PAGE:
Bick, Esther (1901-1983)

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BICK, ESTHER (1901-1983)

Esther Bick, a physician and psychoanalyst, was born of orthodox Jewish parents in 1901 near Kraków, Poland, and died on July 20, 1983, in London. Her maiden name remains unknown. Her friends referred to her as Nusia. Unable to study medicine in Poland because of the many restrictions on Jews, she moved to Vienna, where she worked with Charlotte Buhler on the experimental observation of young twins. It was during this period of her training that the foundations were established for her later work in psychoanalysis. Having refined a methodology for the objective observation of infants (time studies, quantitative descriptive analysis), she continued to formalize a new method of observation that was able to take into account the subjective and emotional environment of the child, together with the experience of the observer.

Her marriage is difficult to date precisely and appears to have been short-lived. Following Germany's annexation of Austria on March 12, 1938, Esther Bick reached London, where she became a student of Melanie Klein. Martha Harris indicates in the obituary she wrote for Bick's death that her brother and the rest of her family died in concentration camps and that only one of her nieces escaped the holocaust. This niece later moved to Israel, although Bick did not learn of this until the 1950s.

During the Second World War, Bick worked in a nursery in Manchester, where she began an analysis with Michael Balint. She completed her analytic studies in London, while working at a child guidance clinic in Middlesex with Portia Holman. In 1949 she joined the Tavistock Clinic, where John Bowlby asked her to provide a training course for future analysts. There she developed her method of infant observation, which encouraged observers to watch and listen to infants during their early development and focused on in-depth analysis of the capacity for attention and psychic transformation. It was also during this period that she began a second analysis with Melanie Klein.

Esther Bick wrote little, but what she did write was influential and is intentionally situated within what has customarily been referred to as the post-Kleinian movement. She noted the importance of the skin during infant relations (this opened the way to an entire field of research on the establishment of psychic envelopes and, in France, to the work of Didier Anzieu on the skin ego). She was also interested in the observation of infants from a psychoanalytic perspective. Bick's methodology for infant observation has been integrated into the training of child analysts, and even of some adult analysts, in several countries (Great Britain, Belgium, Italy). In France, the issue is more controversial, especially regarding the status of observed material compared with conventional analytic material. Some applications of her method have been developed not only for training but also for therapeutic purposes.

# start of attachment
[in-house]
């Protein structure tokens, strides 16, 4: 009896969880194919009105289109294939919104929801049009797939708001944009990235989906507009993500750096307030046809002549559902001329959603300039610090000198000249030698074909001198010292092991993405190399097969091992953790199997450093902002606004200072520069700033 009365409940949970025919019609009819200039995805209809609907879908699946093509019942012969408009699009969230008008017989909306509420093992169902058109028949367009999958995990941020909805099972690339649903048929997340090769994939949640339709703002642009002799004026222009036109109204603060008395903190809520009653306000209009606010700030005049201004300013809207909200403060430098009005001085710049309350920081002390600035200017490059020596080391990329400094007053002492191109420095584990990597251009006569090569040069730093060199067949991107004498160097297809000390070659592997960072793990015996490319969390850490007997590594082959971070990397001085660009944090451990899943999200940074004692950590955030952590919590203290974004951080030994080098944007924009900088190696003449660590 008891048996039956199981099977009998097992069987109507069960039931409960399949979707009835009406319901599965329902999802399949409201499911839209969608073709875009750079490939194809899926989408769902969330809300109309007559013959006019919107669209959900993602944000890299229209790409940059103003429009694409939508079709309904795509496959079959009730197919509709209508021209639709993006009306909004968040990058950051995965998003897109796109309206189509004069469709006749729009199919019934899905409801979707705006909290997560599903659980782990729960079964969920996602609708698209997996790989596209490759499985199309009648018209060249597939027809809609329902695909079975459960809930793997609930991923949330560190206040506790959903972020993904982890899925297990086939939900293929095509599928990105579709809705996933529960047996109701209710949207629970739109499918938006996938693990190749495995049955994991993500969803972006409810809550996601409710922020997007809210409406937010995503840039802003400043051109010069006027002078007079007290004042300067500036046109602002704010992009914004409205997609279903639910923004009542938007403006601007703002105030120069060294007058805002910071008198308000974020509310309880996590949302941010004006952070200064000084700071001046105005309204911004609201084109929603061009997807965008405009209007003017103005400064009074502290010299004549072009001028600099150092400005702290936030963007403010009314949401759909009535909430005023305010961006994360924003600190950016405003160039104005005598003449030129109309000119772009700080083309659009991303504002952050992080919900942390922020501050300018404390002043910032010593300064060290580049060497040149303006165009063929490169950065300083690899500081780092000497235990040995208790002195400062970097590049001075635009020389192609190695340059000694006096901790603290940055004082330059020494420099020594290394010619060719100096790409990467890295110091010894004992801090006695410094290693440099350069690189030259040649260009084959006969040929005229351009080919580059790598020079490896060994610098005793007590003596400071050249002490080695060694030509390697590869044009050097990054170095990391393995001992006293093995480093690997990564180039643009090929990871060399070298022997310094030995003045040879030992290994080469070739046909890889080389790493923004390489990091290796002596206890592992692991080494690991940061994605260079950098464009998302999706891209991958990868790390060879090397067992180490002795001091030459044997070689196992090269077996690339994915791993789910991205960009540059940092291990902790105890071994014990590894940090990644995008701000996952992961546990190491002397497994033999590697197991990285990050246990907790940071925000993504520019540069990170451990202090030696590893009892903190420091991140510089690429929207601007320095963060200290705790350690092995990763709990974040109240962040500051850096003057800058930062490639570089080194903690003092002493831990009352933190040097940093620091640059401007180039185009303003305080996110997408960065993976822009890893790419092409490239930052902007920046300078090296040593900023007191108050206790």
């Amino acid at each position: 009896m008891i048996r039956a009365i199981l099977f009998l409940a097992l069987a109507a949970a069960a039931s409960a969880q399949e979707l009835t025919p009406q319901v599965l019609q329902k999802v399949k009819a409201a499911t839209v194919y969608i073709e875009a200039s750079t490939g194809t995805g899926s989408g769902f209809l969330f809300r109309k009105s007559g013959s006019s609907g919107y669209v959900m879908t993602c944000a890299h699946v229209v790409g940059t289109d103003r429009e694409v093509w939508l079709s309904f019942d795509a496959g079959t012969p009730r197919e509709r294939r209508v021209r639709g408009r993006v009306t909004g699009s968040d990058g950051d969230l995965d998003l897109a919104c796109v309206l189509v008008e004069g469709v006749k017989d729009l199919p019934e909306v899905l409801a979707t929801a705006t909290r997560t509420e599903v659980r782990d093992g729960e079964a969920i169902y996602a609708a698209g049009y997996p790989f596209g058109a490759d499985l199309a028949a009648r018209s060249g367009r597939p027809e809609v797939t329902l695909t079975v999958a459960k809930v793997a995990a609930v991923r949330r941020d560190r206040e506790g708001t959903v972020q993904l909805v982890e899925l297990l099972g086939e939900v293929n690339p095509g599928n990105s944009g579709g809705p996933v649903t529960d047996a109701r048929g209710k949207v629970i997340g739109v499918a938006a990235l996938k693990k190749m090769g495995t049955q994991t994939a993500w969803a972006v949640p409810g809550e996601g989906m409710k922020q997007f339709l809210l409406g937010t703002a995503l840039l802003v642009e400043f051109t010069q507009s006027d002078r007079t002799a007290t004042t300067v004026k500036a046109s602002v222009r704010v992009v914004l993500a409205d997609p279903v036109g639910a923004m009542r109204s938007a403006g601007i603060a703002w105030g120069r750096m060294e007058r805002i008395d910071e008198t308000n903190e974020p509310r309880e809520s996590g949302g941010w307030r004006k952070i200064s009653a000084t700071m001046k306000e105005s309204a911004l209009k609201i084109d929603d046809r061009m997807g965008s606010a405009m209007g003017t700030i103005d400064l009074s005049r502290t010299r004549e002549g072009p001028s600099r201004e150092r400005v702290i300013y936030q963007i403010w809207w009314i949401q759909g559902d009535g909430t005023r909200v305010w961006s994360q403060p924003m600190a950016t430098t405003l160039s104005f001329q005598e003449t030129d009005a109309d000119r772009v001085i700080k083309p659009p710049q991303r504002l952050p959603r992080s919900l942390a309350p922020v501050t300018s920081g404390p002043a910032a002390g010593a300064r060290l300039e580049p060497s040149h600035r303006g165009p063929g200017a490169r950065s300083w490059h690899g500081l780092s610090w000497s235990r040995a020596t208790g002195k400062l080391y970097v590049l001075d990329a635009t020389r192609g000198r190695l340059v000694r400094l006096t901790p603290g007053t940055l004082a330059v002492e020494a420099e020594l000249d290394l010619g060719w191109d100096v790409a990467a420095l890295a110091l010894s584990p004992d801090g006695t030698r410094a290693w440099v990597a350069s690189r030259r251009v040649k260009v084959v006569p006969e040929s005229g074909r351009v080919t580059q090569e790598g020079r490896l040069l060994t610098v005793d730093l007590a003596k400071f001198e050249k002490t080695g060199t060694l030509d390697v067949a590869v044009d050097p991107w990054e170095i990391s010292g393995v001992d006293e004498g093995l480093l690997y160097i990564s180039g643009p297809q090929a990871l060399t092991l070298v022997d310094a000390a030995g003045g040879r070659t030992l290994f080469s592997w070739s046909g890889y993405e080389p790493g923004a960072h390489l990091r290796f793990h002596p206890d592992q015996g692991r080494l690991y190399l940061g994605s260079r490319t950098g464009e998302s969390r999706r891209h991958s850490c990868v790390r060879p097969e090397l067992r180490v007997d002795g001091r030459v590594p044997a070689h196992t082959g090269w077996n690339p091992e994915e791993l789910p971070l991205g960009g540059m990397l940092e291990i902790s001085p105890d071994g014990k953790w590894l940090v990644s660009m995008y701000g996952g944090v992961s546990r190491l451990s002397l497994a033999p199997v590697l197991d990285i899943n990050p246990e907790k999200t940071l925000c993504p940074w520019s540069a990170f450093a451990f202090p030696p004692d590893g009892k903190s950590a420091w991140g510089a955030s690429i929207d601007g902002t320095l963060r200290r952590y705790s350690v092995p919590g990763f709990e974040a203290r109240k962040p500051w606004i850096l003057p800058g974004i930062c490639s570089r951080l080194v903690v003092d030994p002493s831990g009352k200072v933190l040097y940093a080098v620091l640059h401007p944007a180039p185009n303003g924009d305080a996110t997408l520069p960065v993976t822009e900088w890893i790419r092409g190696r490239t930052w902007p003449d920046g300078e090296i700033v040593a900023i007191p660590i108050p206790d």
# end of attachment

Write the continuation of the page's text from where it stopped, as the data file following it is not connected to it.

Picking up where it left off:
In any case, the rigor of Bick's methodology, together with her sense of ethical conduct, have had a profound influence on child psychologists since the 1970s. Her work has drawn their attention (along with that of some adult psychologists as well) to the more archaic levels of functioning and the earliest stages of mental development in the infant. In France, Bick's ideas have been taken up by authors like Geneviève Haag and Didier Houzel, who trained with Bick.

Bick's two great passions throughout her life were psychoanalysis and Israel, and she placed her hopes in both of them. Bick ceased clinical practice in 1980.

Bernard Golse

See also: Adhesive identification; Body image; Infantile psychosis; Infant observation; Infant observation (therapeutic); Object; Psychic envelope; Skin.


Bick, Esther. (1964). Notes on infant observation in psychoanalytic training. International Journal of Psycho-Analysis, 45, 558-566.

. (1968). The experience of the skin in early object relations. International Journal of Psycho-Analysis, 49, 558-566.

Haag, Michel, and Haag, Geneviève. (1995). L'observation des nourrissons selon Esther Bick (1901-1983) et ses applications. Information psychiatrique, 1, 7-17.

Harris, Martha. (1983). Esther Bick, 1901-1983. Journal of Child Psychotherapy, 9, 101-102.

Harris, Martha, and Bick, Esther. (1987). Collected papers of Martha Harris and Esther Bick. Perthshire, U.K.: Clunie Press for Roland Harris Education Trust.